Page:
Stenocarpus sinusatus

Stenocarpus sinusatus.

Family Proteaceae > Subfamily Grevilleoideae > Tribe Embothrieae > Subtribe Stenocarpinae.
The Stenocarpus genus has about 25 species with 9 or 10 native in Australia.
The Queensland Firewheel tree is seen in public spaces and occasionally in gardens.

It can grow up to 30 or 40 m high.
The base is flanged or buttressed and the grey or brown bark is rough.
There are tiny redddish hairs on young stems and buds.

The alternately arranged leaves are on stalks up to 2.5 cm long.
Juvenile leaves are lobed or dissected to various degrees.
Adult leaves are up to 30 cm long and 5 cm wide, and obovate to elliptic.
They are leathery, usually with a rounded tip and a characteristic wavy edge.
Young leaves have rust-coloured hairs on the petiole and lower blade surface.
Older leaves may have a few hairs on the petiole and the midvein underneath.
The upper surface is a shiny green and the lower surface is paler.

Terminal or upper axillary inflorescences are 1 to 4 umbels each with up to 20 flowers.
The peduncles (the main stalks) are up to 10 cm long and there may be bracts at the base.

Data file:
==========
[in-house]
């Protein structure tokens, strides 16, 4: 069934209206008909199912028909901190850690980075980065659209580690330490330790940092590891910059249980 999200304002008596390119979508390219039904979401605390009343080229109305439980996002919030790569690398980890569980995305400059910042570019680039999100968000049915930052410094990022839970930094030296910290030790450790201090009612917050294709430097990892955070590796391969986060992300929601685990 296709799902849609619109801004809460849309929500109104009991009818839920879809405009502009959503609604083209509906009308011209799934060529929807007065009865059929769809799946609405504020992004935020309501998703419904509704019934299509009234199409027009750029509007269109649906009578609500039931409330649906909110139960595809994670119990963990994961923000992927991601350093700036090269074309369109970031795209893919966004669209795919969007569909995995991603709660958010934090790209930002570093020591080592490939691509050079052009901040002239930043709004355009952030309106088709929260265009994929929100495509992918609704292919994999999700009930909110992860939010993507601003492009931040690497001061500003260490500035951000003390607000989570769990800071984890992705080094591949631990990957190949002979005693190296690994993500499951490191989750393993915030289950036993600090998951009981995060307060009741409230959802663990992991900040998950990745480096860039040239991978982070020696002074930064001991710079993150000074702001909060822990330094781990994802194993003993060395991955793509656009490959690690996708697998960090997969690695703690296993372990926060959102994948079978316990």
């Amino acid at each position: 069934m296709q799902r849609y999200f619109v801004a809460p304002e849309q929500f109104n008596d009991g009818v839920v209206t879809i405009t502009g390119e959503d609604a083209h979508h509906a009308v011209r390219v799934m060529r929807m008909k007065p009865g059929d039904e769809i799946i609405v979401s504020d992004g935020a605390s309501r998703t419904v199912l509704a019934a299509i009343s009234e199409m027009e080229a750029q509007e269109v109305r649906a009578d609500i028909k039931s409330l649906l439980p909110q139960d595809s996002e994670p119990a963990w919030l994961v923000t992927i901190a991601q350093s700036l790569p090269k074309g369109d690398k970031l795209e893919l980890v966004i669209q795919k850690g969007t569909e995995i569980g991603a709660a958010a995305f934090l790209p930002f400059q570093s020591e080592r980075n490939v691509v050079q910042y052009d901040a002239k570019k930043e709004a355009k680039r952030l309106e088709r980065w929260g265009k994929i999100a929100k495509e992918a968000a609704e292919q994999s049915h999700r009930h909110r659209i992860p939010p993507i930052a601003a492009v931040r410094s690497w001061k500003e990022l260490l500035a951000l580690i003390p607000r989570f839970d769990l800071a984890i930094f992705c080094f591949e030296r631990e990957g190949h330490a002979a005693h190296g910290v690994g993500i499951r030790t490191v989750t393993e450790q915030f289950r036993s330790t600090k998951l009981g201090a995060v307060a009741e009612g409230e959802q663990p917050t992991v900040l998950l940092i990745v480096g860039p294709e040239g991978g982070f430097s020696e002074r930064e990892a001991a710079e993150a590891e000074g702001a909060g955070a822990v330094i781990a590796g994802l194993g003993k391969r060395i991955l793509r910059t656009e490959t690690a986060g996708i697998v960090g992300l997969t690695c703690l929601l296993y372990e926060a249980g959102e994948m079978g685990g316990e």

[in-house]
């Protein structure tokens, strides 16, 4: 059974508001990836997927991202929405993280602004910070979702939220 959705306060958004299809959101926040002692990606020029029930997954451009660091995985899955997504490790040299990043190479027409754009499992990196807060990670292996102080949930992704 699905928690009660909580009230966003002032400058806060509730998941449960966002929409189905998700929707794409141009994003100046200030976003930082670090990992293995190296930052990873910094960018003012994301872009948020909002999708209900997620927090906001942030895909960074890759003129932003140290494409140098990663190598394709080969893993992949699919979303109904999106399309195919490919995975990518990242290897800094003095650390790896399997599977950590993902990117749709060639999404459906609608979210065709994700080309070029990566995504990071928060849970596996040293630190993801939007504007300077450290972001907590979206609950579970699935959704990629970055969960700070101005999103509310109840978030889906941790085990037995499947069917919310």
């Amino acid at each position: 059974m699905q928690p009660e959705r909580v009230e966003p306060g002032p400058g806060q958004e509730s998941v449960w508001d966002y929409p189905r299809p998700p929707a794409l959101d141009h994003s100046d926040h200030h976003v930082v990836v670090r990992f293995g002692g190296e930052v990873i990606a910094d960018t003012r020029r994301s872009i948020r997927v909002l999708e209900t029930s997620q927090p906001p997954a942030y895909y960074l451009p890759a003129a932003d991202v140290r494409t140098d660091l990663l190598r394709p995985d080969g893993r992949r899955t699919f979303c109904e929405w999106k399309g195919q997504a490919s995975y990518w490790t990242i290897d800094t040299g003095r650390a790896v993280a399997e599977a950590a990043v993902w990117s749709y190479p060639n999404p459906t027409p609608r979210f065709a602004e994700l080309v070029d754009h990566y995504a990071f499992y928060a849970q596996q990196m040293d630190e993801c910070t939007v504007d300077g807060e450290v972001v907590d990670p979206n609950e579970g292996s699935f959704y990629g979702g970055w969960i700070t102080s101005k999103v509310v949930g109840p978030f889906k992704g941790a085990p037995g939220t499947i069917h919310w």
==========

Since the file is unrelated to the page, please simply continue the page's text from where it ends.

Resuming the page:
The flowers in the umbel arise from the top of the peduncle in a ring like the spokes in a wheel.
Each bisexual flower is on a stalk or pedicel up to 1.5 cm long.

The bright red flowers are up to 3.5 cm long and have 4 tepals forming a long, narrow tube.
In the bud the terminal 5 mm, holding the anthers, is expanded and yellow.
The hypogynous, nectar producing glands form a partial ring at the base of the ovary.

The 4 anthers, 2.5 mm long, are inserted into the expanded, cup-like tips of the tepals.
The superior ovary, on a stalk or gynophore up to 2 cm long, is finely hairy.
The style is around 2 cm long and the stigma and presenter initially lie among the anthers.

The anthers deposit pollen on the pollen presenter, a special disc-like section around the stigma.
As the flower grows the tepals separate on the lower side, the tips bend backwards and the style escapes from the tube.
Nectar feeders get pollen on them as they brush against the pollen presenter.

The fruit are brown, curved, cylindrical or ellipsoidal follicles up to 10 cm long.
They have a narrow beak and the tightly packed seeds are in 2 rows.
The circular, flat seeds are winged.

This is the only Australian species with red flowers the others being cream, yellowish or greenish.